Sustainable batteries for ubiquitous and large-scale energy storage Understanding Materials Behavior at Interfaces in Solid-State Batteries

Project: Research

Project Details


progress in storage technologies that effectively address the intermittency of clean energy sources. Electrochemical energy storage methods based on batteries are appealing because they are not limited by the Carnot efficiency since batteries are not thermal machines and may store energy with very high performances. However, current battery technologies still require fundamental improvements to make them safer, more efficient, cheap, and long-lasting. To meet these expectations, fundamental understanding of processes taking place within batteries and foundational materials discovery that account for the needed multifunctional nature of compounds that are used for their fabrication must take place and novel interfacial diagnostics methods must be developed to reduce chemical, structural and morphological non-idealities. Despite decades of research, predicting materials behavior and the details of interfacial reactions in complex electrochemical environments as in batteries has remained a great challenge. Modern batteries must meet stringent technological demands imposing that battery materials be designed to satisfy numerous constraints simultaneously. This leaves little room to the traditional paradigm of trial-and-errorbased sequential materials optimization and requires novel and rational methods. This project will develop a detailed understanding of interfacial reactions in all-solid-state batteries including lithium metal and sulfur batteries strategies to prevent unwanted reactions between solid electrolytes (SEs) and electrode materials. A guiding principle in this work will be the detailed understanding of interfacial reaction mechanisms and the identification of fundamental materials traits that control behavior. These studies will be followed with the development of a mechanistic understanding of the relationship between the electrolyte and the anode, the roles of their structure and morphology and their impact on cell stability, with the aim of developing mitigation strategies. This project will help predict SEs that are more robust and possess superior transport properties and will serve as the basis for improved models that account for interfacial interactions. With this research, my group hopes to drive fundamental discoveries that will illuminate the path towards sustainable and efficient energy storage solutions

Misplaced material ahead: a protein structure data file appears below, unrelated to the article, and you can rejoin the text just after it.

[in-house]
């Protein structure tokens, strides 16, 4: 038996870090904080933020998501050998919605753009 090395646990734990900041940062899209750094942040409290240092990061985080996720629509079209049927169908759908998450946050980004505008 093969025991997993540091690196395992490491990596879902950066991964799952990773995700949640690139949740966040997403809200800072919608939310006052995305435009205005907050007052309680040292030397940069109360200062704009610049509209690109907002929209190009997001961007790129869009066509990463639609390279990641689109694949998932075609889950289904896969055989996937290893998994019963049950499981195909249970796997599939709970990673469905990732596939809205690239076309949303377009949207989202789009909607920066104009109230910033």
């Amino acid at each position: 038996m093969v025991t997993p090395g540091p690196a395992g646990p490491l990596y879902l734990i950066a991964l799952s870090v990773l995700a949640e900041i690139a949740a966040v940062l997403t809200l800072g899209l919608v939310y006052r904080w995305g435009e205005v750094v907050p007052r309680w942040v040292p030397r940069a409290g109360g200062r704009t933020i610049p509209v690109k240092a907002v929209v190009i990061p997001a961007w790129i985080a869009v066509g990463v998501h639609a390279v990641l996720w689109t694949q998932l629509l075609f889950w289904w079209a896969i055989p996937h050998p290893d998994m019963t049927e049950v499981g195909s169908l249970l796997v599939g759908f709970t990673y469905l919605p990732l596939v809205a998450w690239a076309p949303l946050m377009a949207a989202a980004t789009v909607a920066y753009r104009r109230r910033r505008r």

Effective start/end date1/02/2231/12/22


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